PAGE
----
Senior Managing Director Jason Warnke, in a blog post about the move, writes that for Accenture, Nth Floor is "how we want to host a virtual coffee break, conduct training, or host important all-hands meetings. The Nth floor is a versatile, customizable and scalable solution for bringing a geographically distributed workforce together. In short, it helps our people to be there without physically being there—even when we return to our own offices." He highlights in particular that the firm feel the move puts the health and wellbeing of employees front and centre, with the inclusion of VR experiences like a physical and mental workout product called Supernatural.
Zuckerberg too, during a display of what the metaverse can do for workplaces, demonstrated a world in which anyone can be thrown into a virtual video call at any moment - something which evoked an instant reaction across the greater wide web. In his blog, Zuckerberg writes, "In this future, you will be able to teleport instantly as a hologram to be at the office without a commute, at a concert with friends, or in your parents' living room to catch up. This will open up more opportunity no matter where you live. You'll be able to spend more time on what matters to you, cut down time in traffic, and reduce your carbon footprint."
So, is the metaverse truly becoming more commonplace? It would seem so, although it is still very much early days. Indeed, for every Accenture, there are a hundred companies who have yet to even so much as consider it. As it stands, the workspace metaverse hasn't really caught on much - mostly because it's still so much quicker and easier to simply click a Zoom link.
Scott Wassmer, General Manager at Appnovation, writes that the metaverse in 2022 is reminiscent of "the internet in the late 1990s. It's filled with experimentation driven by the potential of long-term consumer engagement and spending. Don't forget, most people thought the internet was just a fad in the '90s, with very few truly understanding its long-term potential." Wassmer does also feel that, with the combined scale of digital connectivity in 2022 (as opposed to the late 90's) and the power of the way new technologies are able to talk to and interact with one another. "Ignoring the long-term potential of the metaverse could be catastrophic for companies in the not-so-distant future," he writes. "The growth of the internet led to 20 years of disruption in everything from entertainment to education, financial management, healthcare and more. That change isn't done yet, making it important to understand the next wave."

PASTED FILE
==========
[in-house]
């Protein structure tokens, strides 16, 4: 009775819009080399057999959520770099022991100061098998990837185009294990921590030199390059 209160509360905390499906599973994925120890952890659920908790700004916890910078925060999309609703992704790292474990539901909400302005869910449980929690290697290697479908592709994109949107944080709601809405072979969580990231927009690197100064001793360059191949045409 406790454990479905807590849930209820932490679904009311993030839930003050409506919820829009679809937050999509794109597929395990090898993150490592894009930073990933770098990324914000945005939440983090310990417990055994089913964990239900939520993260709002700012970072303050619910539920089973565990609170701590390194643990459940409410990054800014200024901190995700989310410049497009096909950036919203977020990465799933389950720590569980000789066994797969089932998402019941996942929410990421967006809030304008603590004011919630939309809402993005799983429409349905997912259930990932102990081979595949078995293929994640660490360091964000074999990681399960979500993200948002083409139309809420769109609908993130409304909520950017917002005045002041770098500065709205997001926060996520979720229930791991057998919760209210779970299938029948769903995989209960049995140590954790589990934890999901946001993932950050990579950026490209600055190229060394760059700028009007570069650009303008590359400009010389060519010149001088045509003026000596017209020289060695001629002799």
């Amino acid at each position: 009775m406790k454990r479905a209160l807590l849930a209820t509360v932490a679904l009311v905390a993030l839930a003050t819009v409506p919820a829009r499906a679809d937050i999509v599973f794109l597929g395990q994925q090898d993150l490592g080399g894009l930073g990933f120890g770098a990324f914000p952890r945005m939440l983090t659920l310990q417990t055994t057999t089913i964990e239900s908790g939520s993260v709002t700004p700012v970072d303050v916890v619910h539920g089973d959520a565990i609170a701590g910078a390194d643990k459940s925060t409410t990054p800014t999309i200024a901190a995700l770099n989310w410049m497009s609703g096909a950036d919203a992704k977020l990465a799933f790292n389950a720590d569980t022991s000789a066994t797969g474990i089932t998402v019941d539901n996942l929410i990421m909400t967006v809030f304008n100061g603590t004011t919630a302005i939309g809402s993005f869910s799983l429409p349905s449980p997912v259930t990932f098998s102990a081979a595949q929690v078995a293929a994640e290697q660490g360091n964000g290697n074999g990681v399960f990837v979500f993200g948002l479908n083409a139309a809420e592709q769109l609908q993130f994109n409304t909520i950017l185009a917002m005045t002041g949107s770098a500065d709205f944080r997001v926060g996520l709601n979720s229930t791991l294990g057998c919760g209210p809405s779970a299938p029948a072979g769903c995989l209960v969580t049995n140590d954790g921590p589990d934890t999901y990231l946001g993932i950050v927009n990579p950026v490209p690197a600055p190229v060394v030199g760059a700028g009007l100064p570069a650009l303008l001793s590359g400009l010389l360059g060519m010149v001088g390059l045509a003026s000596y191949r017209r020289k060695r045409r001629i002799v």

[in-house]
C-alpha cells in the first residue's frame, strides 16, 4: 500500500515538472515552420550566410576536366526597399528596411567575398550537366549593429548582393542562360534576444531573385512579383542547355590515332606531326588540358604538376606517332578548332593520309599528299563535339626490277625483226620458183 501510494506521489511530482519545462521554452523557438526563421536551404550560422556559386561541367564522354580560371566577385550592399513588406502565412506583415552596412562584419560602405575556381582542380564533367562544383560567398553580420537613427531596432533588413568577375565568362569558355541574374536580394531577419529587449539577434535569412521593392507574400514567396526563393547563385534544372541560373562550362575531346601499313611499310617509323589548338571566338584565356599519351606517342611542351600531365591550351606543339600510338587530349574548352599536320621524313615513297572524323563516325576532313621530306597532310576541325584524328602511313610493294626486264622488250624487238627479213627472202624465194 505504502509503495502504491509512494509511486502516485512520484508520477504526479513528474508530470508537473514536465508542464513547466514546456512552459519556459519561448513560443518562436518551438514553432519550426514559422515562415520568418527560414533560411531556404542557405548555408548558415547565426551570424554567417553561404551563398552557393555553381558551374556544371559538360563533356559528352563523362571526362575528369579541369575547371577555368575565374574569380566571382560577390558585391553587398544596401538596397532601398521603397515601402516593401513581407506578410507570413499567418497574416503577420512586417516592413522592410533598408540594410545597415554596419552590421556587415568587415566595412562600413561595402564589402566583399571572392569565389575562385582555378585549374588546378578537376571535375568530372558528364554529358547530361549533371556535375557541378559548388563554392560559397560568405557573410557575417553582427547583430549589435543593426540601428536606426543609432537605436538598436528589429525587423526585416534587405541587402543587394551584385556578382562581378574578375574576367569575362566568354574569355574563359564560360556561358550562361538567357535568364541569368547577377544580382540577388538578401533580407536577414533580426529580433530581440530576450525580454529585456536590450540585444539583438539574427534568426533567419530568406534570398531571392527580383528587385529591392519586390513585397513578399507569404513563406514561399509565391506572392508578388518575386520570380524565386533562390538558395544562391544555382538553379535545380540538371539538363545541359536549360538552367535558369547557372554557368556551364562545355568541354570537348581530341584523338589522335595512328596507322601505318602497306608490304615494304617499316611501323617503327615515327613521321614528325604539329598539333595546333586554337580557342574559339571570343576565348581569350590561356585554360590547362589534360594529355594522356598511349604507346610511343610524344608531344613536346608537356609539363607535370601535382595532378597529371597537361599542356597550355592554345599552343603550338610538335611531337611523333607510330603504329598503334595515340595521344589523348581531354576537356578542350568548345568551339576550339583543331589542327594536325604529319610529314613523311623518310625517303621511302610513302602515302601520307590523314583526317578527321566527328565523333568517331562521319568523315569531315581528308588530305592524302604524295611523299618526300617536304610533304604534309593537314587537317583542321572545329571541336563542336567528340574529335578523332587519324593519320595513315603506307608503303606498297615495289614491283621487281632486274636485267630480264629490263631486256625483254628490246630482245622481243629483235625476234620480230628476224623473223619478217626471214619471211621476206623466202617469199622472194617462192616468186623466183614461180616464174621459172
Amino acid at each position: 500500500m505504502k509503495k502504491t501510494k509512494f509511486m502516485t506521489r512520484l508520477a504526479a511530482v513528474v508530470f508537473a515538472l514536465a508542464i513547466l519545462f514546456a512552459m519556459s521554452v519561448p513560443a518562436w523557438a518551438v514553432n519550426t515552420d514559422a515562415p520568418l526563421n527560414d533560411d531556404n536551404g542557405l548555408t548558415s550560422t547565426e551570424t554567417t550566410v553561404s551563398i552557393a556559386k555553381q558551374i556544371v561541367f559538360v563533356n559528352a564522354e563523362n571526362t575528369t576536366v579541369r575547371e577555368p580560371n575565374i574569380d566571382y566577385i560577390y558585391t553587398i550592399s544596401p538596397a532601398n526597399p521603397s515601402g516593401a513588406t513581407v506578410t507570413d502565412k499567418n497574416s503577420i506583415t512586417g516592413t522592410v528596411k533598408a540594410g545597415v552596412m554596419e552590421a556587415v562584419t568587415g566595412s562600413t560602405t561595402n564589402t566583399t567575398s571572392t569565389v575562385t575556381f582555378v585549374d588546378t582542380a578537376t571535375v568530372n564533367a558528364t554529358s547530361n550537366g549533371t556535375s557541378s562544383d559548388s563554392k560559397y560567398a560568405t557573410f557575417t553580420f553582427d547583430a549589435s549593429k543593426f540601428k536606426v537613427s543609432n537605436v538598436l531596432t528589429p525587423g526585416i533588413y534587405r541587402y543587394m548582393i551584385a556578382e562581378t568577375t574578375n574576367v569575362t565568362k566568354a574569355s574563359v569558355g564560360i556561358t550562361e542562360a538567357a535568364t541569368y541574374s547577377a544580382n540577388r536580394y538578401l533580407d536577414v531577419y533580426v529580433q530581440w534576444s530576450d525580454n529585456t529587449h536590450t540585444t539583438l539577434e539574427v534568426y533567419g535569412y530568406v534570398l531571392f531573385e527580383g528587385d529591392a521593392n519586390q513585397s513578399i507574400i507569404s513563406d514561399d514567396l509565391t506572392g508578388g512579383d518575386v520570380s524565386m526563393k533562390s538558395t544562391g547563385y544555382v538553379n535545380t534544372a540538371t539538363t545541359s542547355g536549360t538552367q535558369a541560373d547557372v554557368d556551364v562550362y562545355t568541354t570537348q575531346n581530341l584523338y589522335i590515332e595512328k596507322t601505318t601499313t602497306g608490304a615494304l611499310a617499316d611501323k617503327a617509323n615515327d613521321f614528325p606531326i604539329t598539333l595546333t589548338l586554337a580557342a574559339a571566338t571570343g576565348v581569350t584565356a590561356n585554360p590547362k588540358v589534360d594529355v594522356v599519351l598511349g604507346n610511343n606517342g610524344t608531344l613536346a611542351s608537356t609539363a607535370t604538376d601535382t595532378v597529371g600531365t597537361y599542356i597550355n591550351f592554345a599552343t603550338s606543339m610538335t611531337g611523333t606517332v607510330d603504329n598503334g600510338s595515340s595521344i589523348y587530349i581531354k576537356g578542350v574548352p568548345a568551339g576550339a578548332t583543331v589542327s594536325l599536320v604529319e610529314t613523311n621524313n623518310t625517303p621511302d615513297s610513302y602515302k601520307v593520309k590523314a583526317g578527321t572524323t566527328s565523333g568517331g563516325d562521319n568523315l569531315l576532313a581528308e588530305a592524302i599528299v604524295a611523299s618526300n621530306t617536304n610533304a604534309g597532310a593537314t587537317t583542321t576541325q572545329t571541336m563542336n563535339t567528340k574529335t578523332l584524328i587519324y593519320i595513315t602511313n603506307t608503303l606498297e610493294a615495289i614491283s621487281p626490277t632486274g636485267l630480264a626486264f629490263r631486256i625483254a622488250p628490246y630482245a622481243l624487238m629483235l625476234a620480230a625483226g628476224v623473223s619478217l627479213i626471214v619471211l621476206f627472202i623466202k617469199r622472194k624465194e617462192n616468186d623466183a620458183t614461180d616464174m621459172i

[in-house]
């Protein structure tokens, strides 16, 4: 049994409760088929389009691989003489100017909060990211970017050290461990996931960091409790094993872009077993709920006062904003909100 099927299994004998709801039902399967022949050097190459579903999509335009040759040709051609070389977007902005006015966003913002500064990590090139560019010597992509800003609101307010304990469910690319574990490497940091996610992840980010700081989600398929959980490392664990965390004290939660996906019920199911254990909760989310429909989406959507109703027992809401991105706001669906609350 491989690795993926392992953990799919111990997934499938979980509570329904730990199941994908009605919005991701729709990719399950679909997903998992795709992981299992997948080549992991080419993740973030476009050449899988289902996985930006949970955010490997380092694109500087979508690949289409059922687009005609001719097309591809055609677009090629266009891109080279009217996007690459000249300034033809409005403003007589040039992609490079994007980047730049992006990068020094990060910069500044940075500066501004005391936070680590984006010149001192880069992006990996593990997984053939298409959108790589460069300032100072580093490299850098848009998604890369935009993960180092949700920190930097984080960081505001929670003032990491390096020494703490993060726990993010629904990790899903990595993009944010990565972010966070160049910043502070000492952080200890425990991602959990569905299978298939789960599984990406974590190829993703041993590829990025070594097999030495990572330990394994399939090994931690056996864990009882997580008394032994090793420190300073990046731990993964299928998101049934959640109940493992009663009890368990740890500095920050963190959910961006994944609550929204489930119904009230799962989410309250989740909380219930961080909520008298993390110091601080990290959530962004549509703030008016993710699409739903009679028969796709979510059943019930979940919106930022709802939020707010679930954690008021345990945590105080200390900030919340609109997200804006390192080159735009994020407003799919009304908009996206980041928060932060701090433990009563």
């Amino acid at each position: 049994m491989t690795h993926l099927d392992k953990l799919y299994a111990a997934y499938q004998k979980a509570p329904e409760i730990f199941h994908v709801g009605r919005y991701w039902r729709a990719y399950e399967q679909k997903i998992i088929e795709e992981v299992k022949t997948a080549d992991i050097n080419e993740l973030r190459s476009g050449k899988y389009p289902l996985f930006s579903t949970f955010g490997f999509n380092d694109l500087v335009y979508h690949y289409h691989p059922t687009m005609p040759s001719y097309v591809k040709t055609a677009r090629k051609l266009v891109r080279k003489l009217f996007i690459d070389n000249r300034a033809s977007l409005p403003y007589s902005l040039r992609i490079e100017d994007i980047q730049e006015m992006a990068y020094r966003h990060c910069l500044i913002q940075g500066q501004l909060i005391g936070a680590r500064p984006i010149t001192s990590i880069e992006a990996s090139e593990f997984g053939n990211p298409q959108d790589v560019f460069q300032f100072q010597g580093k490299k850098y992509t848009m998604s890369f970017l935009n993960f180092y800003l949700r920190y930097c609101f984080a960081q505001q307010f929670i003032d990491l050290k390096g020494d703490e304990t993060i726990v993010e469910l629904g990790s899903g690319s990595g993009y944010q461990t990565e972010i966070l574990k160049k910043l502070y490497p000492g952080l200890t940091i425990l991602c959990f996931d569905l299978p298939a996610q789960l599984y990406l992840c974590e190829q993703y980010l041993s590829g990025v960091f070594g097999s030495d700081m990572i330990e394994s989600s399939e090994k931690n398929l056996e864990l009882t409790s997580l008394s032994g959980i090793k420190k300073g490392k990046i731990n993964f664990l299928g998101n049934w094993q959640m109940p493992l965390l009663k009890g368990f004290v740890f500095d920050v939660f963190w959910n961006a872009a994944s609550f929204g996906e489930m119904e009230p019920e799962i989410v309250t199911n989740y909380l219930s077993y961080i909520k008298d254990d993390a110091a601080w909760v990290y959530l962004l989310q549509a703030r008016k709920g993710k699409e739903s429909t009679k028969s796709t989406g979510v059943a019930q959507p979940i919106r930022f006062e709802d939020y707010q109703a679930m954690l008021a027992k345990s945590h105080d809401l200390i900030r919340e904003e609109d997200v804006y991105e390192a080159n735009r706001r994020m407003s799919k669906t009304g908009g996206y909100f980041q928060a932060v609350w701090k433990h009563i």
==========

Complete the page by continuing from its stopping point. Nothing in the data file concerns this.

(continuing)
However, that doesn't mean it is imperative that every company joins the metaverse immediately. Indeed, Wassmer points out that many early adaptors of the interview were unable to grow long-term alongside it. Later adopters have the considerable benefit of being able to learn from the mistakes of those that adopt early on.
In 2022, the metaverse still has a way to go until it reaches maturity as a technology - however, with the speed of technological advancement in this current age, it is more likely that this means change will happen over the next few years, as opposed to ten years down the line.
The metaverse is here to stay, this much is clear. Next week, in part three, we'll be examining the future of the metaverse in more detail, and the changes we might expect to start seeing as the technology starts to mature.
'Exploring the metaverse' is a four-part series released by The Difference Engine over the month of June 2022.